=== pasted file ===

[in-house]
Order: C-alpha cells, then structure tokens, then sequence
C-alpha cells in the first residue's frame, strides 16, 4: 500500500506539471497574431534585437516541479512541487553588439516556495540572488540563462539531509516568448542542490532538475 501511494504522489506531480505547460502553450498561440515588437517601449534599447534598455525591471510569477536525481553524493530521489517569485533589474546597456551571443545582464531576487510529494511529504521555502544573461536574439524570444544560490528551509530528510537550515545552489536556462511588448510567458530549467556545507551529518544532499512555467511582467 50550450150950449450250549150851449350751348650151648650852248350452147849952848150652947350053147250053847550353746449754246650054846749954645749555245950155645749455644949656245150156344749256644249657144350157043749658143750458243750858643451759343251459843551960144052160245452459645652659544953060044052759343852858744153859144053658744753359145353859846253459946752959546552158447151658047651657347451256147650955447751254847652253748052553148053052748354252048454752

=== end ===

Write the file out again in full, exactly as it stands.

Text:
[in-house]
Order: C-alpha cells, then structure tokens, then sequence
C-alpha cells in the first residue's frame, strides 16, 4: 500500500506539471497574431534585437516541479512541487553588439516556495540572488540563462539531509516568448542542490532538475 501511494504522489506531480505547460502553450498561440515588437517601449534599447534598455525591471510569477536525481553524493530521489517569485533589474546597456551571443545582464531576487510529494511529504521555502544573461536574439524570444544560490528551509530528510537550515545552489536556462511588448510567458530549467556545507551529518544532499512555467511582467 50550450150950449450250549150851449350751348650151648650852248350452147849952848150652947350053147250053847550353746449754246650054846749954645749555245950155645749455644949656245150156344749256644249657144350157043749658143750458243750858643451759343251459843551960144052160245452459645652659544953060044052759343852858744153859144053658744753359145353859846253459946752959546552158447151658047651657347451256147650955447751254847652253748052553148053052748354252048454752